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falling down7

join:2001-11-10
Natrona Heights, PA

can i use a pulse phone line for dial-up?

I am getting my parents a computer for christmas so they can use the internet,I am going to recomend they start out with dial-up in case they don't care for it, my question is they have the pulse phone lines (even when you put the phone switch to tone it won't dial out it will just make the tone sounds)so my question is will the pulse phone line effect the dial-up operation? will it still work? thank-you!chris


the Outsider

join:2005-11-28
Valrico, FL

That would all depend on if your ISP setup supports pulse/rotary dialing.



tschmidt
Premium,MVM
join:2000-11-12
Milford, NH
kudos:9
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reply to falling down7

The ISP does not care if the phone line is Touchtone or pulse dial.

The problem with pulse dial is the modem must support pulse dial to call the ISP. Not sure if any modems can be set to pulse dial rather then tone dial. The alternative is to set the modem to manual and dial the call from regular phone.

Are you sure the line will not accept tone dialing? At least here in NH it has been years since the Telco changed for Touchtone and defaulted to pulse dial.

/Tom


falling down7

join:2001-11-10
Natrona Heights, PA

I'm not sure but all thru childhood all we could ever have was pulse (we lived 1/2 mile into the woods away from the road) I guess they'll just have to check into it,thank-you all for answering my post! chris


falling down7

join:2001-11-10
Natrona Heights, PA
reply to tschmidt

Thanks to your reply I went searching and found on my computer that you can indeed change the modem settings in control panel under phone and modem options then edit! thank-you for the suggestion and keep this in mind if anyone ever asks again! chris



DracoFelis
Premium
join:2003-06-15
reply to falling down7

I used to run a public BBS in the 90's, so I have some experience with "modem tricks". In the case of "pulse dialing", the remote modem neither knows if you are doing this (or cares), because as soon as the receiving modem gets into the picture, the call is already dialed and answered!

So the only limits on "pulse dialing" are on your end (your modem, the telco phone line you are using, and the configuration options of your dialing software). If all three support "pulse dialing", you can do dial-up with pulse dialing. While I haven't personally been on dial-up for a few years now (and I had "tone dialing" for years before that), I used to do dialup with "pulse dialing" a lot in the late 80's and early 90's.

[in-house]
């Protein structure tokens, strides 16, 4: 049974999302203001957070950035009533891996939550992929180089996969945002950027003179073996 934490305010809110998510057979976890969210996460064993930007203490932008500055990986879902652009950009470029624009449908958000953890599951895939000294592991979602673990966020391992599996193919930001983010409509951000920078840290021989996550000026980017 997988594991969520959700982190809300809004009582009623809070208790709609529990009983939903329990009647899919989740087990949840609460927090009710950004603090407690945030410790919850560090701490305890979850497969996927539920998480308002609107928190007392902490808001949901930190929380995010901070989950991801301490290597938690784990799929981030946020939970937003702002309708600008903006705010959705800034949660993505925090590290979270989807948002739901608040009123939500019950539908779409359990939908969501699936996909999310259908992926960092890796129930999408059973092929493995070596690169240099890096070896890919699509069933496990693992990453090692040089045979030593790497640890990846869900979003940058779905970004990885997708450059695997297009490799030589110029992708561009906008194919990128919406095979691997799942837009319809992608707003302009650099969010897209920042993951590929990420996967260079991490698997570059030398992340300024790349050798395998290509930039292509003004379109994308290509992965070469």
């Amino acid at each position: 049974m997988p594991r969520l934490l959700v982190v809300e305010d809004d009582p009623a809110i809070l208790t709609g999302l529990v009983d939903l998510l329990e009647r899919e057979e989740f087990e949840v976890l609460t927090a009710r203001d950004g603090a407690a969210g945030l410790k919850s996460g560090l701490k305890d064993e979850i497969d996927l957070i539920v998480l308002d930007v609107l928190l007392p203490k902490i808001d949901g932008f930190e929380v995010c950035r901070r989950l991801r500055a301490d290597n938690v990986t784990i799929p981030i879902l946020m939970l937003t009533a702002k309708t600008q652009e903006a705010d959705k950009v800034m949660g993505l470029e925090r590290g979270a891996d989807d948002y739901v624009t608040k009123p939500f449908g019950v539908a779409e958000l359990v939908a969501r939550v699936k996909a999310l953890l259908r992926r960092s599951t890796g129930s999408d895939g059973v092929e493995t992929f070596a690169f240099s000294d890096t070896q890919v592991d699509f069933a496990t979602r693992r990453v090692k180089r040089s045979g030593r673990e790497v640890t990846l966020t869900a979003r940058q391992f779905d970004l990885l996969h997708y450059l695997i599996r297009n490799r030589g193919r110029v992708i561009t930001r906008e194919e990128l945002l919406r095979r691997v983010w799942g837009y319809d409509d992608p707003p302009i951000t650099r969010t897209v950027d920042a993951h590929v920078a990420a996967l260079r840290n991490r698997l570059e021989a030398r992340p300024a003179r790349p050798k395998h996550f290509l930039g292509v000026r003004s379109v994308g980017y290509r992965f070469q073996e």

I'm not sure how common it is these days to have modems that allow pulse dialing, but it used to be very common (although not talked about much) in the 90's. For example, pretty much all the US-Robotics modems I've owned allowed pulse dialing, if you configured your software for it. Specifically, it was very common to "tone dial" a number by sending the modem "ATDT number", but if you wanted to use pulse dialing you instead sent the modem "ATDP number" (the T or P standing for "tone" or "pulse").

Again, I don't know how common it is for the current crop of modems to support the legacy "pulse dialing" feature, but I'm sure you can still find them if you look carefully. And as to the "dialing software" issue, that's a simple matter of getting some dialing software that lets you configure which string you use for "making a call" (and then changing it from ATDT to ATDP).

NOTE: With many older modems, you could actually make a "dial-up" connection AFTER making the call manually. All you needed to do was send the modem "ATD" (start a modem connection without dialing any digits first) after dialing the call "manually" (from another phone in the house, for example).

In fact, if both sides are "cooperating", you can even make the "dial-up" connection AFTER using the same call for talking voice. What you need to do in that case, is for the "receiving side" to tell their modem "ATA" (immediately "answer" the call), and the other person/side tells their modem "ATD" (immediately try to connect as if I called). If all goes well, you two have just converted a "voice call" into a data/modem call WITHOUT HANGING UP!



alg
Passionately apathetic
Premium
join:2001-04-10
Houston, TX
kudos:3

1 edit
reply to falling down7

My uncles computer connects via dial up on a pulse line. Like the OP, switching to tone does nothing. AFAIK any old modem will work, in fact his old one died so I put in whatever they had on sale at the Office Depot next door to the pet store when I went to buy cat food, and it worked just fine with no additional software. If you are going to be using the built in Windows' DUN protocol, you will need to insert a P infront of the number to force pulse dialing. So to have the modem call (555)-123-4567, you would enter the number as P5551234567